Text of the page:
“For if a person shifts their caution to their own reasoned choices and the acts of those choices, they will at the same time gain the will to avoid, but if they shift their caution away from their own reasoned choices to things not under their control, seeking to avoid what is controlled by others, they will then be agitated, fearful and unstable.” – Epictetus, Discourses, 2.1.12
I hate traffic with the heat of a thousdand suns. Just sitting and waiting. Feeling as if you are just wasting seconds of life that could be better spent doing something other than sitting…waiting…agitated. In reality, it is not time being wasted, but rather time not being well spent. Changing my focus on what the opportunity presents I can see this as a time to listen to an audio book, or podcast. It can be spent as a form of meditation, specifically directed and why I am impatient and how this is really a great opportunity to practice patience. I can either focus on the traffic, of which I have no control, or I can focus on things I can do while in traffic.
One solution would be to avoid traffic altogether by not leaving the house. Not putting myself in a situation that might find me in traffic. Today’s meditation focuses on this idea. Finding peace by removing one’s self from the interraction of others. Is avoiding human interaction really the best choice of the Stoic mindset? As the meditation points out, “If you seek to avoid all disruptions to tranquility…you will never be successful.”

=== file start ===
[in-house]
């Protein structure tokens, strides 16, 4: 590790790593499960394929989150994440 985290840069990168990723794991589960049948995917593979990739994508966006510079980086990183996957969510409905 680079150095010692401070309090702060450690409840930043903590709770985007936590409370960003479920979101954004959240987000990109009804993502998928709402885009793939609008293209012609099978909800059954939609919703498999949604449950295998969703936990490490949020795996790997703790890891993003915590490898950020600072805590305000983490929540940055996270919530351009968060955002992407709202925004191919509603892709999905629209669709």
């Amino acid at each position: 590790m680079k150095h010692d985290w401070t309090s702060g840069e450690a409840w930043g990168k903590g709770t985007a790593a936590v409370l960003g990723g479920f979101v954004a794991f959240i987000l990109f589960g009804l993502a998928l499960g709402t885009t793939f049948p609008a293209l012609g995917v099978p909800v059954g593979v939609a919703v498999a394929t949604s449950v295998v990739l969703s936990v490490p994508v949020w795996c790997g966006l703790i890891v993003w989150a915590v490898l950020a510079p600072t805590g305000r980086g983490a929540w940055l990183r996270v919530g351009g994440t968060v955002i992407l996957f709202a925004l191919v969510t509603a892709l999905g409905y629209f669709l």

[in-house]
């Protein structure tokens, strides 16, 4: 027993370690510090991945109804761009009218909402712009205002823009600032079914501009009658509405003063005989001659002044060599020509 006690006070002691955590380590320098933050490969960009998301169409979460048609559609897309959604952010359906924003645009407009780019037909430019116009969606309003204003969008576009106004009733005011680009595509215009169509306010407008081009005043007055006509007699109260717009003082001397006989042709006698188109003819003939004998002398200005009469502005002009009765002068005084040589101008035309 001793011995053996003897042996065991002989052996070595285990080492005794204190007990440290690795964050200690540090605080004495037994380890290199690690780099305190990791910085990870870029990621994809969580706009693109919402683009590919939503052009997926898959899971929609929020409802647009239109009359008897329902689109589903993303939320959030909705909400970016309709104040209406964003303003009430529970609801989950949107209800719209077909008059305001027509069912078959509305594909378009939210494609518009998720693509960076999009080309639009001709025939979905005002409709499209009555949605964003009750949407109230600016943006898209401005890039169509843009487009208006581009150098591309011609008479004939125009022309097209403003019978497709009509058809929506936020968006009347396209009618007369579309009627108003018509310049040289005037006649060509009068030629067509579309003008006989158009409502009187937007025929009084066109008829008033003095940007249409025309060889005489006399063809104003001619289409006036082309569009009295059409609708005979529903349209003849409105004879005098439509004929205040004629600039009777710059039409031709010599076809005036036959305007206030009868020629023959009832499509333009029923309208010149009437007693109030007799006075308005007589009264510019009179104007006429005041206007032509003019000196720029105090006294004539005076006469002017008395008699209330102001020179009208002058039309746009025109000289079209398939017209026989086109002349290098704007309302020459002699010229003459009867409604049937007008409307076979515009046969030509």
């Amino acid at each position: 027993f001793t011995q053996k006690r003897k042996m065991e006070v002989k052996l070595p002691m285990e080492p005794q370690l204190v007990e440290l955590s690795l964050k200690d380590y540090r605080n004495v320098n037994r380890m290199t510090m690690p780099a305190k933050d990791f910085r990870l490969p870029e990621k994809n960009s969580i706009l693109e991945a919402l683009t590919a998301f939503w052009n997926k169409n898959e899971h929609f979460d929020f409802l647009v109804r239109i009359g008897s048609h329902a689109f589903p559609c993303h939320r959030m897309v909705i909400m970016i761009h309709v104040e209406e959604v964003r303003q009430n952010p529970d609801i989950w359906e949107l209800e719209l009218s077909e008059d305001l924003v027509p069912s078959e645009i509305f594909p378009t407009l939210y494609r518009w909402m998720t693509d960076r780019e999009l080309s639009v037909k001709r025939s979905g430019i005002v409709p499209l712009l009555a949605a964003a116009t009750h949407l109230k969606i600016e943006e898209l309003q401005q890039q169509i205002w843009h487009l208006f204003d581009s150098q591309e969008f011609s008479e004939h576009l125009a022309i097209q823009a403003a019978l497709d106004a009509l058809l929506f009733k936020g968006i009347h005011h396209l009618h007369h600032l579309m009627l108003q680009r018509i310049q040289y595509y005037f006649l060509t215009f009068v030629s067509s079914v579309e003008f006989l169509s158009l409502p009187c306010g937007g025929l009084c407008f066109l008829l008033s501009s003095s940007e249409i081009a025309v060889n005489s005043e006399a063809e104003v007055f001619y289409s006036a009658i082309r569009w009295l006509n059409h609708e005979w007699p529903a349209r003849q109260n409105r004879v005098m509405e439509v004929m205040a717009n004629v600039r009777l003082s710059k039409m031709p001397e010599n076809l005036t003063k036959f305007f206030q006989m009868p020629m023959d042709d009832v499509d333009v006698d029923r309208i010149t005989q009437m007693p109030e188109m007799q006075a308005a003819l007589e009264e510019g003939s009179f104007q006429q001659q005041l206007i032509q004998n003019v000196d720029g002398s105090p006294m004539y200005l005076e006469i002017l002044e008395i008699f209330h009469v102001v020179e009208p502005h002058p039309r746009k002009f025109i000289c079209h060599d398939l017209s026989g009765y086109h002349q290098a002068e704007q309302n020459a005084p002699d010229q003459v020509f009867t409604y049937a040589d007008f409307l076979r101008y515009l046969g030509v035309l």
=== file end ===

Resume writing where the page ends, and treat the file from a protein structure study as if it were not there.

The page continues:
Unlike the monk who seeks removal from life to gain serenity, the Stoic is active in the community. Politics. Charities. Education. It is the act of participating in these events where we build relationships that allow us to meet our material and intrinsic goals. Pearl Jam isn’t coming to me. If I want to tailgate with my friends before the show, and then enjoy three hours of amazing music, I’ll need to drive to the venue during rush hour. Even something as simple as a work conference call, where so many voices are trying to be heard, we can find ourselves getting caught up in the words and ideas of other people such that we become frustrated by their positions. We might become angry at what they are trying to push onto us. Maybe we will become fearful of how their work efforts will impact our job security. Getting caught up in such things will only distract us from focusing on what we can do to shine above the fray. And we cannot be successful without incorporating the help of those who may disagree with our “best direction.”
We must not think running from other people is a solution. Rather, we must always see that how we perceive these environmental factors is the only thing that impacts our stability.